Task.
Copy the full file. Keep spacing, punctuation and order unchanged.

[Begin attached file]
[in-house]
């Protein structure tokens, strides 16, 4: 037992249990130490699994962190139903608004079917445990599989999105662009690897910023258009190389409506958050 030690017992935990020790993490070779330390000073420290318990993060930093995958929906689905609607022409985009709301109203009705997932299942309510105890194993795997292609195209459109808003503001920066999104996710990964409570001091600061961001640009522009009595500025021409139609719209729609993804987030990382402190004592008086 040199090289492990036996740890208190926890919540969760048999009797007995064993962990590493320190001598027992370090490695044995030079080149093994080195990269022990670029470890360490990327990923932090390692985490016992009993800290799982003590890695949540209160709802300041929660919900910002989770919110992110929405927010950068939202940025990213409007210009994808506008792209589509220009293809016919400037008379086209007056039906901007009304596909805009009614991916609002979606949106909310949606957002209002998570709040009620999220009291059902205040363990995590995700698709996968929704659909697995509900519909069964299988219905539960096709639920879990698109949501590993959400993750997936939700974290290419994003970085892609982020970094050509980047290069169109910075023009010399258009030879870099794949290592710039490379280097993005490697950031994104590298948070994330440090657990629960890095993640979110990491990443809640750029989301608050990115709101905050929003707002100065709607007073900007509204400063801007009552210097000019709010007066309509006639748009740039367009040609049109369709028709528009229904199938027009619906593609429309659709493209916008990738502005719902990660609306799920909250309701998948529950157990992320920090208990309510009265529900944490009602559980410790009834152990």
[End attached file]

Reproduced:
[in-house]
């Protein structure tokens, strides 16, 4: 037992249990130490699994962190139903608004079917445990599989999105662009690897910023258009190389409506958050 030690017992935990020790993490070779330390000073420290318990993060930093995958929906689905609607022409985009709301109203009705997932299942309510105890194993795997292609195209459109808003503001920066999104996710990964409570001091600061961001640009522009009595500025021409139609719209729609993804987030990382402190004592008086 040199090289492990036996740890208190926890919540969760048999009797007995064993962990590493320190001598027992370090490695044995030079080149093994080195990269022990670029470890360490990327990923932090390692985490016992009993800290799982003590890695949540209160709802300041929660919900910002989770919110992110929405927010950068939202940025990213409007210009994808506008792209589509220009293809016919400037008379086209007056039906901007009304596909805009009614991916609002979606949106909310949606957002209002998570709040009620999220009291059902205040363990995590995700698709996968929704659909697995509900519909069964299988219905539960096709639920879990698109949501590993959400993750997936939700974290290419994003970085892609982020970094050509980047290069169109910075023009010399258009030879870099794949290592710039490379280097993005490697950031994104590298948070994330440090657990629960890095993640979110990491990443809640750029989301608050990115709101905050929003707002100065709607007073900007509204400063801007009552210097000019709010007066309509006639748009740039367009040609049109369709028709528009229904199938027009619906593609429309659709493209916008990738502005719902990660609306799920909250309701998948529950157990992320920090208990309510009265529900944490009602559980410790009834152990």